Saturday, September 05, 2009

Mountain bender, day 6

I had to clean up and clear out of my temporary room this morning; my throat is sore; my leg muscles are well-blended to the point of being mushy; and to top it all off, blisters are starting to form on the tops of my toes. But when I woke up yet again to clean, untarnished blue sky, and a call from Sean inviting me to try out a new route that I had never even heard of before, I couldn't resist. Bah! Out again.

The guys were going for the Grandchild peaks. I didn't have time before work to go all the way to the top, but I figured it would be fun to traverse a new ridgeline. The guys couldn't really remember where the trailhead started off the Montana Creek trail, and we ended up climbing out of the creek about a quarter mile too soon. We bushwhacked for a half mile through thick blueberry brush, devil's club and several steep drainages before we finally found what turned out to be one of the most well-marked trails I have seen in Juneau.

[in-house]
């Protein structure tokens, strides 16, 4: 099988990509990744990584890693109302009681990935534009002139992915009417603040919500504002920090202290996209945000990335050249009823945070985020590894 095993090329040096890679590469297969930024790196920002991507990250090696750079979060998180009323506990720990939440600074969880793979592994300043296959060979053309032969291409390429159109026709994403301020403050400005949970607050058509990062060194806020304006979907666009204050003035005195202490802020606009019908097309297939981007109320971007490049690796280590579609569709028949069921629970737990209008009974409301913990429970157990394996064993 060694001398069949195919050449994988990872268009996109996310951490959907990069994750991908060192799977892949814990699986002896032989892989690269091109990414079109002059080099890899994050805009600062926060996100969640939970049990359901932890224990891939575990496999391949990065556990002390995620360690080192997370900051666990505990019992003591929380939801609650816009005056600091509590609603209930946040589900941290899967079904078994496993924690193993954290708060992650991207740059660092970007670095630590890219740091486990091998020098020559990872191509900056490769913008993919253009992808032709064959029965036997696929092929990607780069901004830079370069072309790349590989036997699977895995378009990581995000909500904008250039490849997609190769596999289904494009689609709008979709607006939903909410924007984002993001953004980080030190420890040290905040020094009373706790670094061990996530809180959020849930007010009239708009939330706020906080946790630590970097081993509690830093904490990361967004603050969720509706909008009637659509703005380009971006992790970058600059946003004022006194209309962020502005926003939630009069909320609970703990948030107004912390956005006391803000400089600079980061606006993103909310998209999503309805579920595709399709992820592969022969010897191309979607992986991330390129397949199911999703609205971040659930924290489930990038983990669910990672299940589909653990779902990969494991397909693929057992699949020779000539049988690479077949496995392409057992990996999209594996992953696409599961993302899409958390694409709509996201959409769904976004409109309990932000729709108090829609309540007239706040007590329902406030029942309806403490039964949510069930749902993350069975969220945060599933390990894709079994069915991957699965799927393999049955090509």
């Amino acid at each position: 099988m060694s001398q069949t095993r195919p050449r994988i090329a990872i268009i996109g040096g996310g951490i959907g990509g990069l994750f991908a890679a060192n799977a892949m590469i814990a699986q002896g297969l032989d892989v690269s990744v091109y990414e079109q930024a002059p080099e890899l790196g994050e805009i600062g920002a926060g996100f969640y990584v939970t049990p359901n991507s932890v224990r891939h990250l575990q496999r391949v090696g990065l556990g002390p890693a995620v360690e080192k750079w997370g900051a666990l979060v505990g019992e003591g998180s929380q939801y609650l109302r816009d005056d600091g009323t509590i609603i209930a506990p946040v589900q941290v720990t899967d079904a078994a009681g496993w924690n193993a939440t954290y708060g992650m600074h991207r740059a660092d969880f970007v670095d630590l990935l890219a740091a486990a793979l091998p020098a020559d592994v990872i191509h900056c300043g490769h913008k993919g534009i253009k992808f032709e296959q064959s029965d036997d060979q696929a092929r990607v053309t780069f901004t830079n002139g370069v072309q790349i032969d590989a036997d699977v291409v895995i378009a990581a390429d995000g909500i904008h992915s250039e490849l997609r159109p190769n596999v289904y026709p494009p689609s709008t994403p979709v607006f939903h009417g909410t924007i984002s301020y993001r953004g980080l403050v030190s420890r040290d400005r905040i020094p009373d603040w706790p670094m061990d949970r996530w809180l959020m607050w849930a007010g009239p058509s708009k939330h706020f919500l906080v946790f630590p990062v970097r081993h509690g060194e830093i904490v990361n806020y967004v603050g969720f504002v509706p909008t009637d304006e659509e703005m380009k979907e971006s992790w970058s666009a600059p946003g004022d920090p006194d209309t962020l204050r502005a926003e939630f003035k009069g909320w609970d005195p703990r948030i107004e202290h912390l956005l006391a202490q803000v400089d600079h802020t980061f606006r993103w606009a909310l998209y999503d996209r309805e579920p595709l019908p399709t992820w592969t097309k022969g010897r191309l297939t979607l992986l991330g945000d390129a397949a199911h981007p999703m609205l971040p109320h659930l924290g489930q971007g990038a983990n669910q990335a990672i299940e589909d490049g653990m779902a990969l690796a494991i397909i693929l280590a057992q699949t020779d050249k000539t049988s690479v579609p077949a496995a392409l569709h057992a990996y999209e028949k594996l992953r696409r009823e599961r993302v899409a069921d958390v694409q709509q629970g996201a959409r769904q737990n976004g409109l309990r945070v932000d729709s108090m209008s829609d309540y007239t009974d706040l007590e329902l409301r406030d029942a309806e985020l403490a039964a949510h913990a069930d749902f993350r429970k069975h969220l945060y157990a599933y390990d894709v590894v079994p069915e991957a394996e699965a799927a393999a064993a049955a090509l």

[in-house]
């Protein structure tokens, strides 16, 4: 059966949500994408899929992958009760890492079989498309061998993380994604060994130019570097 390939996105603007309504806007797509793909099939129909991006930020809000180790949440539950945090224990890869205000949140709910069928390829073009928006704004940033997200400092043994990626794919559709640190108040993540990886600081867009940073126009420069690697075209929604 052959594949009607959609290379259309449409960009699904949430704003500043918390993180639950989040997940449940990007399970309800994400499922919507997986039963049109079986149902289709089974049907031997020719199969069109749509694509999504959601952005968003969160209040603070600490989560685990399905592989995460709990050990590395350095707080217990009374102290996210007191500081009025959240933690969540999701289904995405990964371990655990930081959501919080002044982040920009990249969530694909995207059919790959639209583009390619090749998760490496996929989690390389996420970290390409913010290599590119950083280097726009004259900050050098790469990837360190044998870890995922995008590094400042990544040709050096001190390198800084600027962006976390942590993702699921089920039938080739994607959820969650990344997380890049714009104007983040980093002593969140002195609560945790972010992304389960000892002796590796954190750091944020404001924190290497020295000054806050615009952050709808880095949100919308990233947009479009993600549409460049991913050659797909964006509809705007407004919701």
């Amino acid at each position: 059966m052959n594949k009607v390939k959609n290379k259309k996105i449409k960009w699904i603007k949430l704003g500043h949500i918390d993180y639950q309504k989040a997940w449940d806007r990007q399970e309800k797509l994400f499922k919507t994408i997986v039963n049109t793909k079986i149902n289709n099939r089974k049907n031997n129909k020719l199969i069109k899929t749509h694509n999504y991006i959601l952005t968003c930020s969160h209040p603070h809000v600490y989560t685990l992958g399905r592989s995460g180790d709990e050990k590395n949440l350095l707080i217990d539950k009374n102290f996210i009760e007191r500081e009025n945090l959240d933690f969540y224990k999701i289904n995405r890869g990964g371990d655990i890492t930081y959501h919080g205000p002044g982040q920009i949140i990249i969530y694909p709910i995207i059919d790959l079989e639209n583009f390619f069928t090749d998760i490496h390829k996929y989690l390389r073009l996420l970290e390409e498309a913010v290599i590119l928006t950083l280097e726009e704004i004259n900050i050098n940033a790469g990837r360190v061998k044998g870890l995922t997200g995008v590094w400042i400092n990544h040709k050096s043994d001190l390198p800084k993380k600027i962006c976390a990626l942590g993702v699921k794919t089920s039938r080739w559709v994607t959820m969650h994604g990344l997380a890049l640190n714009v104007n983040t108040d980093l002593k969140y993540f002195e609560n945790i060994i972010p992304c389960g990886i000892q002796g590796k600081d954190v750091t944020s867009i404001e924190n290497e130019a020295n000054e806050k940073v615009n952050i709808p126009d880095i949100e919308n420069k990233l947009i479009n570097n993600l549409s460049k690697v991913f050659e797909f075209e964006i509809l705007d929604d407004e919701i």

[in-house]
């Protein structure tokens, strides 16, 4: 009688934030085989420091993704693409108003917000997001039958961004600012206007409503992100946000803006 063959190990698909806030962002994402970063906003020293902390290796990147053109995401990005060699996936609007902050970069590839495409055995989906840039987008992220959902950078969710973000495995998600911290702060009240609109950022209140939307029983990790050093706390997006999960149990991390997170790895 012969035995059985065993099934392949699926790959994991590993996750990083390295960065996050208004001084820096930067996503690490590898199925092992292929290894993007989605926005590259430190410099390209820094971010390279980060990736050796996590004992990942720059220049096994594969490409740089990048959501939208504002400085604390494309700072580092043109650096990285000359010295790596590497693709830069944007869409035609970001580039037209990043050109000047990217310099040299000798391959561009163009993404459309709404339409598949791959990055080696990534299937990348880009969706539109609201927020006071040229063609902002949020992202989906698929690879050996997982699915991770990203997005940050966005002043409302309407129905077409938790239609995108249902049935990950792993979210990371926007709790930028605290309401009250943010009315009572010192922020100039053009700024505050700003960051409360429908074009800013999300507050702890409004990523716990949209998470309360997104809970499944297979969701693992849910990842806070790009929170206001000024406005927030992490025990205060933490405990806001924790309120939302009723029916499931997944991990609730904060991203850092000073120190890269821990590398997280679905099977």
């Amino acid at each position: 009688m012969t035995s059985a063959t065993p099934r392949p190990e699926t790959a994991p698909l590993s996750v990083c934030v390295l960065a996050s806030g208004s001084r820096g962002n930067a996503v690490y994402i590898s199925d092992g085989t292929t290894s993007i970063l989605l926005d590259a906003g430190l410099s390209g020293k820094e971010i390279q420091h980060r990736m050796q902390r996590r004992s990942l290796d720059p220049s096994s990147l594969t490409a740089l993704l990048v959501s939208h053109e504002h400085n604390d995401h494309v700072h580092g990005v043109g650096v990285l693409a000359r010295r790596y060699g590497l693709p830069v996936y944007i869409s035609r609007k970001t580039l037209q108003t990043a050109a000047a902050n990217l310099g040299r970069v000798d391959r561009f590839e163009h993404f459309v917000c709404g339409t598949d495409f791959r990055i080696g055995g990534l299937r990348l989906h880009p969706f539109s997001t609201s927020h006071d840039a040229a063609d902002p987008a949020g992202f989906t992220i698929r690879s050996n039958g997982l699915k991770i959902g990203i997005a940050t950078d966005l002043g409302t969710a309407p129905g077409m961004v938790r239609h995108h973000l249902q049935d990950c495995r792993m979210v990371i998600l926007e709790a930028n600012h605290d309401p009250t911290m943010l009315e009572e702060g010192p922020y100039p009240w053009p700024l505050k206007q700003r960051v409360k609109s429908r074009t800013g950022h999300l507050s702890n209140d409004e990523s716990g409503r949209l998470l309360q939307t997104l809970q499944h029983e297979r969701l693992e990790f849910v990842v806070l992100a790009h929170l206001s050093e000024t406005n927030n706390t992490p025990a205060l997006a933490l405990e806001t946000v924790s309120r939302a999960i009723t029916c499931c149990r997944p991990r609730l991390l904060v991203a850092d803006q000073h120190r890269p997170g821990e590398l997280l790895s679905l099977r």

From there, it was a quick jaunt up to the bowl.

One of the advantages of nice weather in Juneau is a rare opportunity to hike with guys who aren't wearing shirts. :-) I think the sole reason these guys go hiking in the summer is to scout out ski lines for winter.

Time was running short just as the terrain was getting good.

But I did make it high enough to catch a satisfying glimpse of the imposing north faces of Stroller White and Mount McGinnis.

Looking out toward Lynn Canal and the Chilkats. The air was so clear that we could see Mount Fairweather, a 15,000-foot giant far away in the St. Elias Mountains. In Southeast Alaska, Fairweather is our "mountain," our Denali. I've never see it from the ground before.

Another great day! I really can't describe how stoked I am on this week - the challenges, the new experiences, the company, the views, the supreme fatigue ... but I think the mountain bender is starting to wind down. Maybe. Maybe I'll start using that thing again ... um ... it has two wheels and these feet platforms you turn in circles to move it ... what was that called again?